Seven E. Coli Illnesses in Maryland Linked to Unpasteurized Apple Cider

Baugher’s apple cider has been linked thus far to seven E. Coli infections in Maryland.  Three people have been hospitalized, and so far there have been no reports of HUS (hemolytic uremic syndrome), which is the leading cause of kidney failure in those with E. Coli.

The company, Baugher Enterprise, Inc. of Westminster, has voluntarily recalled the unpasteurized apple cider according to Maryland public health officials.  The company had been warned previously that the processing methods used were not sufficient to ensure against product contamination, so that consumers were not put at risk.  A letter issued to the company by the FDA in July of 2006 to the president of Baugher Enterprise warned that serious violations were found during an inspection that took place during the time period of March-April 2006.

Among the violations found at this time, the company did not have a written HACCP plan to control food safety hazards that were likely to occur with unpasteurized apple cider.  This plan is a requirement.  Additionally, the letter stated that sanitation control records must be kept that document monitoring and corrections; these records were not maintained by the company.  Sanitation control records relate to the general cleanliness and condition of the processing environment, including food contact surfaces, water safety, cross contamination hazards, food packaging materials and hand washing and sanitizing procedures.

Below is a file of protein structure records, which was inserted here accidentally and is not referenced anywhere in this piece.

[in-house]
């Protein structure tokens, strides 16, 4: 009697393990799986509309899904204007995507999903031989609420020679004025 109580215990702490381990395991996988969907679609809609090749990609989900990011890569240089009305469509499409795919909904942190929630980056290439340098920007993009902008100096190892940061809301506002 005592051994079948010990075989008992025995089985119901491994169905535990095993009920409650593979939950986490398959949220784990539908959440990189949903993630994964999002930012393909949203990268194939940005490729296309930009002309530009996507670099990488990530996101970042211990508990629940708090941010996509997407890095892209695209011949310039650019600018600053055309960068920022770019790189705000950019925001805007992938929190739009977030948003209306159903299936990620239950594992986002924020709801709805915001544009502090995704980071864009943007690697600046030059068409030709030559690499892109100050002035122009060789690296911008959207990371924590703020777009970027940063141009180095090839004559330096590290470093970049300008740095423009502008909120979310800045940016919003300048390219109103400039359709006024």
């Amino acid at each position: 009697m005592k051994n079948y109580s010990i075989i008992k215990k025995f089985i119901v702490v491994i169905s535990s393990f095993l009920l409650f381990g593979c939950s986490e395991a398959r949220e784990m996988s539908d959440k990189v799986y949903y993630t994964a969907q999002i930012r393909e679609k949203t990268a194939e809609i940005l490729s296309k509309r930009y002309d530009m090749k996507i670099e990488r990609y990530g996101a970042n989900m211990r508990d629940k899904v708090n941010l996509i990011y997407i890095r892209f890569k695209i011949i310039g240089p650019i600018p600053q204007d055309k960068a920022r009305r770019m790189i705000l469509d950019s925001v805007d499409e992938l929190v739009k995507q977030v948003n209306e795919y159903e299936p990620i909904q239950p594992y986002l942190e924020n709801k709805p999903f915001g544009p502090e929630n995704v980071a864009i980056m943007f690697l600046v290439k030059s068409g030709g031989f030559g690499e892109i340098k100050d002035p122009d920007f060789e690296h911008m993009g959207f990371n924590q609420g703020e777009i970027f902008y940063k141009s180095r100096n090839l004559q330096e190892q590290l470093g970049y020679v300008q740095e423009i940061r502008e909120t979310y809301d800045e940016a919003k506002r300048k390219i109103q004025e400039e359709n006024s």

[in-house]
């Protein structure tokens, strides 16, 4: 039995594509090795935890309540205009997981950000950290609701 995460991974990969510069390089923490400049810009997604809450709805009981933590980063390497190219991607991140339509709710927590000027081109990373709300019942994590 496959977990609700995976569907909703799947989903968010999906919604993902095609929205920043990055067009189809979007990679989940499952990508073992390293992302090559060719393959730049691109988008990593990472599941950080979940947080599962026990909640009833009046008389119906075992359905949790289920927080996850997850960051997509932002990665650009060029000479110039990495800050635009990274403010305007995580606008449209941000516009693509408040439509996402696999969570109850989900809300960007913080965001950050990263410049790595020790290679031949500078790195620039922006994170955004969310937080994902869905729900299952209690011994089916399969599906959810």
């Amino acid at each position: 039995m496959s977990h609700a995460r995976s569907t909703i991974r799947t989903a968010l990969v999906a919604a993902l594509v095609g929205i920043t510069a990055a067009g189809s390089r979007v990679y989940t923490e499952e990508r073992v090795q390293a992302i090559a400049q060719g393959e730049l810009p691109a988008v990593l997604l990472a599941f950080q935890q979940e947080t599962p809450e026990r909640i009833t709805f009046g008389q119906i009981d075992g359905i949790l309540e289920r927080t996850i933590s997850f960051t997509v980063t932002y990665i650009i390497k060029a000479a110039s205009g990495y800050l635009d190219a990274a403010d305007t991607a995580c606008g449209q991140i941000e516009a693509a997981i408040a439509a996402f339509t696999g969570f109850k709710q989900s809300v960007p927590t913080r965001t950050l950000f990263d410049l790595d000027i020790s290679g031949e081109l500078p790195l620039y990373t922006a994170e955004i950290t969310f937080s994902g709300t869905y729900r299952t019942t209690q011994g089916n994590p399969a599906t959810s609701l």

According to Frances Phillips, Deputy Secretary for Public Health from the DHMH, five of the seven who became ill were children under 18 years of age.  Those three who were hospitalized have now been discharged.  While the links between the E. Coli illnesses and the apple cider have not been confirmed, the product is being tested and results will be forthcoming in the next few days according to Cheryl Vural, director of orchard retail operations at the company.

Baugher’s has ceased production of the apple cider for the time being, and it is not known when production will start back up according to Vural.  She stated that they are primarily concerned with the health of those affected by the E. Coli strain at the present time.

Food poisoning is commonly characterized by nausea, diarrhea and abdominal cramps.  Vomiting or fever may also occur.  Most healthy individuals experience only mild illness lasting for a few days, but some people are at increased risk of developing serious or even fatal complications.  These individuals include the frail or elderly, young children, pregnant women and those with a weakened immune system.

Individuals at a high risk for complications should seek medical attention at once if symptoms develop. Learn more about O’Connor Law, Kansas City injury attorneys, assisting individuals with complex food poisoning and other cases.

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